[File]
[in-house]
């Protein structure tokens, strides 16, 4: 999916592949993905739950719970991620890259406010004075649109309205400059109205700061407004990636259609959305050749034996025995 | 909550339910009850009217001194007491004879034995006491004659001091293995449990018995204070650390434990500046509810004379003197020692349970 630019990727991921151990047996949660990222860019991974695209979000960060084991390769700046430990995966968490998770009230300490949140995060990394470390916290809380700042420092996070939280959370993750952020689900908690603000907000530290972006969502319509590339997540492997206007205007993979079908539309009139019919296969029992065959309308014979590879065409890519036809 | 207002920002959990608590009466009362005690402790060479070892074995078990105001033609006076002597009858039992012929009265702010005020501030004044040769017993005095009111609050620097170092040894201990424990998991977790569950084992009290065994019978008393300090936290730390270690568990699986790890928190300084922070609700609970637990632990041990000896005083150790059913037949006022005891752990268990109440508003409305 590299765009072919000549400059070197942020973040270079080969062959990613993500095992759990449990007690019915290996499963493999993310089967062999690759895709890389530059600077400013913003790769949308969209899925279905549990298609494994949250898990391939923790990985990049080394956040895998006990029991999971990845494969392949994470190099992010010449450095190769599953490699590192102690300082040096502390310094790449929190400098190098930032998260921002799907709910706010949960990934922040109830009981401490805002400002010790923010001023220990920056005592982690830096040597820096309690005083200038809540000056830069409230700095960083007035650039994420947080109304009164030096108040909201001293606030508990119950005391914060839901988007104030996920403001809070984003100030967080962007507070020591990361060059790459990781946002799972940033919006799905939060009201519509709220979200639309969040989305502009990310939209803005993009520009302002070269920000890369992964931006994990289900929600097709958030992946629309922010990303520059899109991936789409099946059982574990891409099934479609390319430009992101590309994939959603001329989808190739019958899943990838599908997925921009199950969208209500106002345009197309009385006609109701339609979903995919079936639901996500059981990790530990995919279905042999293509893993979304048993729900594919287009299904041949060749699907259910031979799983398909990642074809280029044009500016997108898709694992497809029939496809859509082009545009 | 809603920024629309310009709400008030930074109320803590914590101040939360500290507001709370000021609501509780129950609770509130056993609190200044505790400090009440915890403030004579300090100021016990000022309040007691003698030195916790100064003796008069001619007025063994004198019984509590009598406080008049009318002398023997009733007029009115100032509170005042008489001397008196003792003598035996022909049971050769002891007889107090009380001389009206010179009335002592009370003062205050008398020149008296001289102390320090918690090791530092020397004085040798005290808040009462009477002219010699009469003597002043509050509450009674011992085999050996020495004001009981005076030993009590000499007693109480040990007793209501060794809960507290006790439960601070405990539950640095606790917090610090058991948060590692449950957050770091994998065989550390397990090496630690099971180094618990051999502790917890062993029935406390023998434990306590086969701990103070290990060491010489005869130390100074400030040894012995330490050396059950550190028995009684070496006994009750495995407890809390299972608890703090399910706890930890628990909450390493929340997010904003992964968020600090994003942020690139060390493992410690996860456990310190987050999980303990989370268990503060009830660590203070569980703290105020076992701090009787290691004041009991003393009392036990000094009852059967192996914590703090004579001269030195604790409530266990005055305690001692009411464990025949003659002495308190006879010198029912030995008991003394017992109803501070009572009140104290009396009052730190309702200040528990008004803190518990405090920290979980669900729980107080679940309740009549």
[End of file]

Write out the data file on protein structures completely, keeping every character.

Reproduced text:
[in-house]
């Protein structure tokens, strides 16, 4: 999916592949993905739950719970991620890259406010004075649109309205400059109205700061407004990636259609959305050749034996025995 | 909550339910009850009217001194007491004879034995006491004659001091293995449990018995204070650390434990500046509810004379003197020692349970 630019990727991921151990047996949660990222860019991974695209979000960060084991390769700046430990995966968490998770009230300490949140995060990394470390916290809380700042420092996070939280959370993750952020689900908690603000907000530290972006969502319509590339997540492997206007205007993979079908539309009139019919296969029992065959309308014979590879065409890519036809 | 207002920002959990608590009466009362005690402790060479070892074995078990105001033609006076002597009858039992012929009265702010005020501030004044040769017993005095009111609050620097170092040894201990424990998991977790569950084992009290065994019978008393300090936290730390270690568990699986790890928190300084922070609700609970637990632990041990000896005083150790059913037949006022005891752990268990109440508003409305 590299765009072919000549400059070197942020973040270079080969062959990613993500095992759990449990007690019915290996499963493999993310089967062999690759895709890389530059600077400013913003790769949308969209899925279905549990298609494994949250898990391939923790990985990049080394956040895998006990029991999971990845494969392949994470190099992010010449450095190769599953490699590192102690300082040096502390310094790449929190400098190098930032998260921002799907709910706010949960990934922040109830009981401490805002400002010790923010001023220990920056005592982690830096040597820096309690005083200038809540000056830069409230700095960083007035650039994420947080109304009164030096108040909201001293606030508990119950005391914060839901988007104030996920403001809070984003100030967080962007507070020591990361060059790459990781946002799972940033919006799905939060009201519509709220979200639309969040989305502009990310939209803005993009520009302002070269920000890369992964931006994990289900929600097709958030992946629309922010990303520059899109991936789409099946059982574990891409099934479609390319430009992101590309994939959603001329989808190739019958899943990838599908997925921009199950969208209500106002345009197309009385006609109701339609979903995919079936639901996500059981990790530990995919279905042999293509893993979304048993729900594919287009299904041949060749699907259910031979799983398909990642074809280029044009500016997108898709694992497809029939496809859509082009545009 | 809603920024629309310009709400008030930074109320803590914590101040939360500290507001709370000021609501509780129950609770509130056993609190200044505790400090009440915890403030004579300090100021016990000022309040007691003698030195916790100064003796008069001619007025063994004198019984509590009598406080008049009318002398023997009733007029009115100032509170005042008489001397008196003792003598035996022909049971050769002891007889107090009380001389009206010179009335002592009370003062205050008398020149008296001289102390320090918690090791530092020397004085040798005290808040009462009477002219010699009469003597002043509050509450009674011992085999050996020495004001009981005076030993009590000499007693109480040990007793209501060794809960507290006790439960601070405990539950640095606790917090610090058991948060590692449950957050770091994998065989550390397990090496630690099971180094618990051999502790917890062993029935406390023998434990306590086969701990103070290990060491010489005869130390100074400030040894012995330490050396059950550190028995009684070496006994009750495995407890809390299972608890703090399910706890930890628990909450390493929340997010904003992964968020600090994003942020690139060390493992410690996860456990310190987050999980303990989370268990503060009830660590203070569980703290105020076992701090009787290691004041009991003393009392036990000094009852059967192996914590703090004579001269030195604790409530266990005055305690001692009411464990025949003659002495308190006879010198029912030995008991003394017992109803501070009572009140104290009396009052730190309702200040528990008004803190518990405090920290979980669900729980107080679940309740009549």